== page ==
African American Oral History Resources: Muskogee African American Heritage Collection
About the Collection
The Muskogee African American Heritage Collection is a series of 11 interviews focused on the Black community in Muskogee, Oklahoma, including former students of Manual Training High School. You can view the materials for the collection here.
African American baseball players, Agriculture, Childhood, Church work, Education, Families, Manual training school, Ministry, Negro baseball leagues, Occupations, Race relations, Rural education, School desegregation, Schools, Small towns, Teachers, Universities and college
Select interviews from the Muskogee African American Heritage Collection
- Ben Noble - Ben Noble, a minister in the Muskogee, Oklahoma, community for over fifty years, recalls his youth and being called to the church from an early age. He explains his education and early experiences as a pastor before coming to Muskogee. Noble discusses how he came to Muskogee and some of his memories from being a preacher in the community including giving the final commencement speech at Manual Training High School. He also comments on some of the major historical events he has been a part of, like Martin Luther King, Jr.'s "I Have a Dream" speech. He acknowledges the changes he has seen in this country and in the Muskogee community.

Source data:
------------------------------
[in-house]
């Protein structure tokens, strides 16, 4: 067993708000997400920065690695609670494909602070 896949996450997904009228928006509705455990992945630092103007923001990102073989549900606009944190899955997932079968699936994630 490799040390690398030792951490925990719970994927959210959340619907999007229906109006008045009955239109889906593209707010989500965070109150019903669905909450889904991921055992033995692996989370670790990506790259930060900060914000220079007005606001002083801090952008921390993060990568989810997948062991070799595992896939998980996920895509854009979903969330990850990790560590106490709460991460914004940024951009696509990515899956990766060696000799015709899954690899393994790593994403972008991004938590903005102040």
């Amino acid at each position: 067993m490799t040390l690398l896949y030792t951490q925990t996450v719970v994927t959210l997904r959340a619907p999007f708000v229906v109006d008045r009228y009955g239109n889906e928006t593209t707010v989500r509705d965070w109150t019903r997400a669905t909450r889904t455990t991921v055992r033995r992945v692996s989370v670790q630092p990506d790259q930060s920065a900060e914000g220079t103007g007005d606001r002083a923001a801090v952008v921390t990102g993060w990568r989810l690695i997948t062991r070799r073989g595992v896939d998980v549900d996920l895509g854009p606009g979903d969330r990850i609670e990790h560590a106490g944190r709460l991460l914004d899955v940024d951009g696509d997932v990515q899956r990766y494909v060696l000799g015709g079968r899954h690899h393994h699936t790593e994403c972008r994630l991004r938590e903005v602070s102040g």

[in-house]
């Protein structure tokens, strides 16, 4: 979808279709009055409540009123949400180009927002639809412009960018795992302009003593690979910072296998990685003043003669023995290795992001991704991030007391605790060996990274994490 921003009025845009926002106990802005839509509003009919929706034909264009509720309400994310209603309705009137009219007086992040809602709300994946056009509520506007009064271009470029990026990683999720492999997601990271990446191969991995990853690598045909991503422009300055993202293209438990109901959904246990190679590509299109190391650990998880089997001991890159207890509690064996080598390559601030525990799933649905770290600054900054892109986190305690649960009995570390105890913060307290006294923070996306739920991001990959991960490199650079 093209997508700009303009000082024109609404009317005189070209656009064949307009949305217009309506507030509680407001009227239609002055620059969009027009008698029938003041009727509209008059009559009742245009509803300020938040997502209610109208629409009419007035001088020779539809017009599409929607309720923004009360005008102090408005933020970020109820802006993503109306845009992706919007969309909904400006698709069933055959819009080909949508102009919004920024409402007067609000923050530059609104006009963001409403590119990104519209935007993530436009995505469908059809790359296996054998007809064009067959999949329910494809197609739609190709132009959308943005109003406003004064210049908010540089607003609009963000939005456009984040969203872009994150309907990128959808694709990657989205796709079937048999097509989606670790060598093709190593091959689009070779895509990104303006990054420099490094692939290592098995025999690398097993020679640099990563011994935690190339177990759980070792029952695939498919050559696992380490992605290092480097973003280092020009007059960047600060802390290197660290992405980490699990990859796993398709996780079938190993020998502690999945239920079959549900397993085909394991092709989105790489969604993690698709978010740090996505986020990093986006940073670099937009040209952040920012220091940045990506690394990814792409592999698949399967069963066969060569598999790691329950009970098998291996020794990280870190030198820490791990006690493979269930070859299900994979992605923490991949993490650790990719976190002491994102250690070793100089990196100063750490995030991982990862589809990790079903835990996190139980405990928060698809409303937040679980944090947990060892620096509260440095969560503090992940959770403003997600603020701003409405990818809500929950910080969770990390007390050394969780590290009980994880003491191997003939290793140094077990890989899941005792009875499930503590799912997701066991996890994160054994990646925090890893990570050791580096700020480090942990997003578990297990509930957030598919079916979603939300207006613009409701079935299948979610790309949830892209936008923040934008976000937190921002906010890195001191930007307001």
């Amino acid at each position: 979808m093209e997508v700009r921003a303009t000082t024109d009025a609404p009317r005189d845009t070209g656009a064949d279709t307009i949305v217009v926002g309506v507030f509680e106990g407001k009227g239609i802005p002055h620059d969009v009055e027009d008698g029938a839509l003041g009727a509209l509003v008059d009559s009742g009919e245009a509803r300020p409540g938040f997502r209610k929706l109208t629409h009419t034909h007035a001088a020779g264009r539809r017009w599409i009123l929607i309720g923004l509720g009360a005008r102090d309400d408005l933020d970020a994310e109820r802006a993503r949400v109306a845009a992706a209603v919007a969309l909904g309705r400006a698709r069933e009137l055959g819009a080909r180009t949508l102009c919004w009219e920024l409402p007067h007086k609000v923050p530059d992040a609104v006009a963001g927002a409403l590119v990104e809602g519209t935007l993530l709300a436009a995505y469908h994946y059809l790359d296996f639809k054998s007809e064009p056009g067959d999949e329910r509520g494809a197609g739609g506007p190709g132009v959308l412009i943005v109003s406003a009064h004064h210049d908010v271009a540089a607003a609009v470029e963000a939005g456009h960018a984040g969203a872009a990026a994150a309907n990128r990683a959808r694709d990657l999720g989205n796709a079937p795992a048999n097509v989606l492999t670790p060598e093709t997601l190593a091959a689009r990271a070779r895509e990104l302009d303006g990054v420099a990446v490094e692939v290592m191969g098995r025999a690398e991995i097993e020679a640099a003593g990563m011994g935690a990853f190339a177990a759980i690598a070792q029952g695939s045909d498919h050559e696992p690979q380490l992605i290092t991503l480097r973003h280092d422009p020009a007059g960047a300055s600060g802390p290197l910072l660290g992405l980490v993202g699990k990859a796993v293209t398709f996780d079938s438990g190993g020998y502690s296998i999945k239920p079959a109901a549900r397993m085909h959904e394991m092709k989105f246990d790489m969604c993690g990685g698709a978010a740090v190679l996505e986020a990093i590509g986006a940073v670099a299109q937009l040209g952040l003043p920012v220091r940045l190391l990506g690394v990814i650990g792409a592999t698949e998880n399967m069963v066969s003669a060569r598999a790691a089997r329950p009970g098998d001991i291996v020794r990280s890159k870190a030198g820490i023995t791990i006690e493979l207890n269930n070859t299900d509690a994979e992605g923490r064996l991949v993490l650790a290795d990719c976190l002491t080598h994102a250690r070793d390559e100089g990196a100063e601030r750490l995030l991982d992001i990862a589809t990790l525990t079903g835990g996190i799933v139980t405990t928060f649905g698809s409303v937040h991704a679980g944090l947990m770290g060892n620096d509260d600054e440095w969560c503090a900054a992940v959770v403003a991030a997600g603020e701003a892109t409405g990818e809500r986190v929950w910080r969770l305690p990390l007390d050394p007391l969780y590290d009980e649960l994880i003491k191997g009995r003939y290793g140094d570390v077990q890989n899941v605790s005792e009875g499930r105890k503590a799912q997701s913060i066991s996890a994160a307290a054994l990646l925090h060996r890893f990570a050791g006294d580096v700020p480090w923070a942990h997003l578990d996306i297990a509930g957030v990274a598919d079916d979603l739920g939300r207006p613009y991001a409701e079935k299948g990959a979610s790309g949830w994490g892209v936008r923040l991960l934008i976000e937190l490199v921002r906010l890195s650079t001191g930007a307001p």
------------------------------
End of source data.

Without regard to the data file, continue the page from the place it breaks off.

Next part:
- Cedric Johnson - Cedric Johnson, a 1951 graduate of Manual Training High School in Muskogee, Oklahoma, talks about his childhood and his education before coming to Muskogee. He remembers hanging out with his friends and the sense of community present in the town. Johnson shares that he was drafted into the military and after serving he earned degrees and became a teacher. He discusses his career path and the administrative work he did in the Muskogee Public School system. Johnson also comments on the changes in atmosphere and in the people of Muskogee over the years. He mentions some of the challenges he has faced and some of the social and political issues present in the area.
- Herman Barrett - Herman Barrett, a 1939 graduate of Manual Training High School in Muskogee, Oklahoma, talks about his childhood and the different educational environments that were available at that time. He describes some of the memories and experiences he had while living in Muskogee and how those have impacted his life. Barrett explains his educational path and his career as a teacher. He discusses why he came back to Muskogee and some of the changes he has noticed in the town. He also comments on some of the racial differences he has seen over the years.
- James Christian - James Christian, a 1956 graduate of Manual Training High School in Muskogee, Oklahoma, was the first Black superintendent of Muskogee Public Schools. He talks about his youth and attending high school. Christian discusses his career path as an educator, the circumstances around positions he has held, and the impact he hoped to have on students. He mentions some of the specific people who have played important roles in his life, some the challenges he has faced, and some of the changes he has seen in education and in Muskogee.
- Lansing Lee - Lansing Lee, a 1971 graduate of Muskogee High School in Muskogee, Oklahoma, recalls his childhood and the strong sense of community he felt in his neighborhood and schools, including his time as a student at Manual Training High School. He explains how he was encouraged to go to college and how he fell in love with teaching. Lee describes the rest of his career, including his work in grant writing. He discusses the changes he has seen in Muskogee and how integration changed many parts of life here.